Department of Justice

Georgia Man Pleads Guilty as a Result of Multi-State Dog Fighting, Drug Trafficking Investigation | OPA

A well-known dog-fighting trainer and breeder has pleaded guilty to a federal animal fighting charge as the result of an ongoing investigation into a significant multi-state dog fighting and drug trafficking ring.

Vernon Vegas, 49, of Suwanee, Georgia, pleaded guilty to conspiracy to participate in an animal fighting venture on Sept. 14. According to court documents, law enforcement investigated a criminal organization involved in both cocaine distribution and organized dog fighting based out of Roberta, Georgia, which extended into North Georgia, Florida and Alabama from May 2019 until February 2020. In February 2020, law enforcement executed 15 residential search warrants and seized more than 150 dogs that were being used for organized dog fighting.

“This case illustrates the connection between the underworld of drugs, organized crime and dog-fighting,” said Assistant Attorney General Todd Kim of the Justice Department’s Environment and Natural Resources Division. “Vernon Vegas profited from these dogs’ pain and will rightly be held to account.”

“Vernon Vegas was the trainer to the trainers — he taught individuals about the bloody and brutal business of dog-fighting and worked to ensure it was thriving,” said Acting U.S. Attorney Peter D. Leary for the Middle District of Georgia. “Dog fighting ventures are magnets for a multitude of dangerous criminal activity. Our office and law enforcement will not tolerate animal fighting or the crimes surrounding it; we will seek federal prosecution when warranted.”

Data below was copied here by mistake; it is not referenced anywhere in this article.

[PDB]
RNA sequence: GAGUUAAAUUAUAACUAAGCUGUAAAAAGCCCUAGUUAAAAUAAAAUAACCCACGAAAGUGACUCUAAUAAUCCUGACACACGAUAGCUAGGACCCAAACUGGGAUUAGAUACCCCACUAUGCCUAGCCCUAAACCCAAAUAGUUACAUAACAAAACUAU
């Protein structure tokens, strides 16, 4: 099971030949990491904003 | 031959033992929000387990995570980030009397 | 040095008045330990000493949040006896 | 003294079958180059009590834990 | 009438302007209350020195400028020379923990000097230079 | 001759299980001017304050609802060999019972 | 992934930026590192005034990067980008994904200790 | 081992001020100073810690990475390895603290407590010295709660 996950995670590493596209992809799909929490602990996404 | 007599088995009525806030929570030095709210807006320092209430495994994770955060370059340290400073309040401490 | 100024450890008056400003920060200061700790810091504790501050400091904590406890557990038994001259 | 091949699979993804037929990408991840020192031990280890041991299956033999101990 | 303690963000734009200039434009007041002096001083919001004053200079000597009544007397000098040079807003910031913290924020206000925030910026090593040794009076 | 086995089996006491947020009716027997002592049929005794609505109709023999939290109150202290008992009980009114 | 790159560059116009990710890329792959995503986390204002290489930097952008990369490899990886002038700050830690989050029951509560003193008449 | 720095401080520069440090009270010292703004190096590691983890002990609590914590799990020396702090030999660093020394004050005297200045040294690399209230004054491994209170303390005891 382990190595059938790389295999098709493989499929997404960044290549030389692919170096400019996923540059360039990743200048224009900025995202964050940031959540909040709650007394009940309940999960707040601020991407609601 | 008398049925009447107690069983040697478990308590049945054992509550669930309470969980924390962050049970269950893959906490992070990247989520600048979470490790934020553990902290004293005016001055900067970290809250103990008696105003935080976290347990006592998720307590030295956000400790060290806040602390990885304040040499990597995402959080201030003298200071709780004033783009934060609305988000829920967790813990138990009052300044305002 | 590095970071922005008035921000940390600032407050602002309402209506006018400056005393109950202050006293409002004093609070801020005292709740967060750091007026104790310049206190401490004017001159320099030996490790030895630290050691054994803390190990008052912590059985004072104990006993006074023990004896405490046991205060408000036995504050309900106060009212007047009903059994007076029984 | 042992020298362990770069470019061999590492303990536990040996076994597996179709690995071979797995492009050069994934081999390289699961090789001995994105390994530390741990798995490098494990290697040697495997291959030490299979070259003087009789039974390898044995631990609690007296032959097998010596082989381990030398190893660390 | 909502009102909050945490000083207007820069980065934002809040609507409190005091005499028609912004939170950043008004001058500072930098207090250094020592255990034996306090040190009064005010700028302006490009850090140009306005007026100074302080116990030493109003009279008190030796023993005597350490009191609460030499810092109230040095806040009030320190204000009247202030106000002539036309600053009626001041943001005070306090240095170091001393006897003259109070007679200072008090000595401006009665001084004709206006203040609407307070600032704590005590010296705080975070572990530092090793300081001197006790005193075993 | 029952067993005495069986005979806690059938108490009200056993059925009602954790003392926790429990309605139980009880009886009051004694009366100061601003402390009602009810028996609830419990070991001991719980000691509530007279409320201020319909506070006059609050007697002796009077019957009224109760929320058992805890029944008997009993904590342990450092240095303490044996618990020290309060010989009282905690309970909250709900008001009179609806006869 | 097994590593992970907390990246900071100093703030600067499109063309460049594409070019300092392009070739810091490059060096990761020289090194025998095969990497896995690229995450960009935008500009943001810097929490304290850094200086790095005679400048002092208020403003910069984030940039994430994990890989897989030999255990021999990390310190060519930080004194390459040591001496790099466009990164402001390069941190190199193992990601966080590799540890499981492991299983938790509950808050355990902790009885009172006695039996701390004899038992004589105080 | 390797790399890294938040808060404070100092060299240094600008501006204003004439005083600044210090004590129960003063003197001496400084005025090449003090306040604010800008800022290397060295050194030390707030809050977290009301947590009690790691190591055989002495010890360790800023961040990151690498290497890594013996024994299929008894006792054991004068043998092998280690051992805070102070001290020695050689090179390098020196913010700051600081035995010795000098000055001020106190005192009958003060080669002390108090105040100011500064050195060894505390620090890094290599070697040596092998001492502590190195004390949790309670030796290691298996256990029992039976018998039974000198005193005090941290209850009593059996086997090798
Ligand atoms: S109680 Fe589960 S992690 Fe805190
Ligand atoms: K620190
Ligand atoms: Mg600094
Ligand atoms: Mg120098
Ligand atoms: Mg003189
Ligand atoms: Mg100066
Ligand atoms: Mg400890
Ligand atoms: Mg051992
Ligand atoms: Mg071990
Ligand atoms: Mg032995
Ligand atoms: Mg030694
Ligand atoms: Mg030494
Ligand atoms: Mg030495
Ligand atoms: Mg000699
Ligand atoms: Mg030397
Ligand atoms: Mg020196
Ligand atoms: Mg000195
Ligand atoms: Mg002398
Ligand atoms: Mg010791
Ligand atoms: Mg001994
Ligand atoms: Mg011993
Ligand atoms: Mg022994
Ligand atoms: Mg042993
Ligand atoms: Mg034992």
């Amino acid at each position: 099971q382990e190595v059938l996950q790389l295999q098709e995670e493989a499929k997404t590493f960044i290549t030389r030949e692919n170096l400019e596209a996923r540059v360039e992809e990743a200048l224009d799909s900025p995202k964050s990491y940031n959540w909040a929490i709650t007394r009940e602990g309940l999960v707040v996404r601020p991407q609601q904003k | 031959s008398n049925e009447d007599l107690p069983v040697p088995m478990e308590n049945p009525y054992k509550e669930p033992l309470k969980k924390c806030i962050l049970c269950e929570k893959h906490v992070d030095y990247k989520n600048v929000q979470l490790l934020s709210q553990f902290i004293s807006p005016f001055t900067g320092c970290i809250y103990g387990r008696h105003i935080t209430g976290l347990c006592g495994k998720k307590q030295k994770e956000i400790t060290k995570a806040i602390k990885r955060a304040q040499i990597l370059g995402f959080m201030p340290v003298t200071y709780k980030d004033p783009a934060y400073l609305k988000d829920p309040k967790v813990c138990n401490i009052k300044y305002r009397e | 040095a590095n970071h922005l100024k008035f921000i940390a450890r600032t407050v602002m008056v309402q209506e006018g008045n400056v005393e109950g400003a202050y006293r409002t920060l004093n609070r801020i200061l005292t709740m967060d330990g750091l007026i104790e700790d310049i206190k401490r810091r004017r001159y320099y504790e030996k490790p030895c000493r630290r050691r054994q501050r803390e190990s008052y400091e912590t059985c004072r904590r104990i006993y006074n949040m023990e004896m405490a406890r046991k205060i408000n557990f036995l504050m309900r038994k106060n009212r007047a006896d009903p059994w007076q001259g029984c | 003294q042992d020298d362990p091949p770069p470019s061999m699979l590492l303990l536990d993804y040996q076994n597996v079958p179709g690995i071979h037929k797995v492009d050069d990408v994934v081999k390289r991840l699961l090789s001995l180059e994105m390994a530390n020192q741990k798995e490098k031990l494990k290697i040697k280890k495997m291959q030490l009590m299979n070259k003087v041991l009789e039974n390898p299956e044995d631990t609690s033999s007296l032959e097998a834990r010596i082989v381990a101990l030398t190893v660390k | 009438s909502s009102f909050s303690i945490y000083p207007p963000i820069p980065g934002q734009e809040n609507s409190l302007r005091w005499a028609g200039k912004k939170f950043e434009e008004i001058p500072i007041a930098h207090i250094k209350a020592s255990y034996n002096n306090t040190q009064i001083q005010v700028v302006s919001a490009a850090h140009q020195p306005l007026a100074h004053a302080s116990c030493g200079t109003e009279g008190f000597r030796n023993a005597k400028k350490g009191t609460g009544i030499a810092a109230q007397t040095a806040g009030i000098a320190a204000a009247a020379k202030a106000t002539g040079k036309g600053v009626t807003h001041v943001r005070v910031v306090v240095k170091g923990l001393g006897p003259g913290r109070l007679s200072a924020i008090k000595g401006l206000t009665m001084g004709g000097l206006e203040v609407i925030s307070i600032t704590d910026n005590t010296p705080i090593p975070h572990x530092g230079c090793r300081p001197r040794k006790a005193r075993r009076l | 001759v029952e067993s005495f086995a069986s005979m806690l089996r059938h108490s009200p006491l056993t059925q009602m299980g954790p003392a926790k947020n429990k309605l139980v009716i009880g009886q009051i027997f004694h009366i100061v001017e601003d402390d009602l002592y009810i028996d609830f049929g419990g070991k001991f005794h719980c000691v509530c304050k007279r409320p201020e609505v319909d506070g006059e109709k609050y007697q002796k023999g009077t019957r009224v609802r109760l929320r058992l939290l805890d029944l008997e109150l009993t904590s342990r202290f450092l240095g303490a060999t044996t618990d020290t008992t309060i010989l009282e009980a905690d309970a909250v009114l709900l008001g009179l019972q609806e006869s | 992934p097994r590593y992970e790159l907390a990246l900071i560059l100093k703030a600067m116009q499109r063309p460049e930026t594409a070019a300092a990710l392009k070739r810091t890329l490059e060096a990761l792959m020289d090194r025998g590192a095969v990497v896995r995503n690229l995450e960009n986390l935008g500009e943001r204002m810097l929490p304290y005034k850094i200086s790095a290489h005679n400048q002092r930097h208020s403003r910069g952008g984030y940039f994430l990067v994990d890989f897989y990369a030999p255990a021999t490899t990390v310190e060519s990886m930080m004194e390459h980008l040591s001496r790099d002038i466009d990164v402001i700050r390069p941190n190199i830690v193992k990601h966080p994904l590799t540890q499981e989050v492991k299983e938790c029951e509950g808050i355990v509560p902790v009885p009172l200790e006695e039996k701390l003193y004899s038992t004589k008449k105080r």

Between October 1996 and February 2020, Vegas, the owner of Cane Valley Kennels, bred, trained, sold and transported dogs for the purpose of the dog fighting. As part of his business, Vegas designed and offered a seven-week “keep” where he trained dogs for animal fighting ventures, prepared on-line pedigrees for the fighting dogs bred and trained at Cane Valley Kennels, provided advice to his co-conspirators on how to train dogs for purposes of engaging in animal fighting ventures, and kept a multitude of training and conditioning equipment including slat mills, chains, a staple gun, hanging weight scales, break sticks, flirt poles and various medicines to treat injuries or disease sustained by dogs made to fight. Between January 2017, and February 2020, Vegas attended dog fights with co-conspirators Derrick Owens and Christopher Raines at locations in the Middle District of Georgia and advised Owens on various matters related to preparing dogs for animal fighting.

Vegas faces a maximum five years in prison to be followed by three years of supervised release and a maximum $250,000 fine. Sentencing is scheduled for Dec. 7.

The case was investigated by the Justice Department’s Environment and Natural Resources Division (ENRD), the Drug Enforcement Administration, the Department of Agriculture- Office of the Inspector General (USDA-OIG), U.S. Marshals Service, Georgia Bureau of Investigation (GBI), Bibb County Sheriff’s Office, Crawford County Sheriff’s Office, Houston County Sheriff’s Office, Merriweather County Sheriff’s Office, Peach County Sheriff’s Office, Taylor County Sheriff’s Office, Webster County Sheriff’s Office, Byron Police Department and the Fort Valley Police Department.

Assistant U.S. Attorney Will Keyes with the U.S. Attorney’s Office for the Middle District of Georgia and Trial Attorney Banu Rangarajan with ENRD’s Environmental Crimes Section are prosecuting the case.

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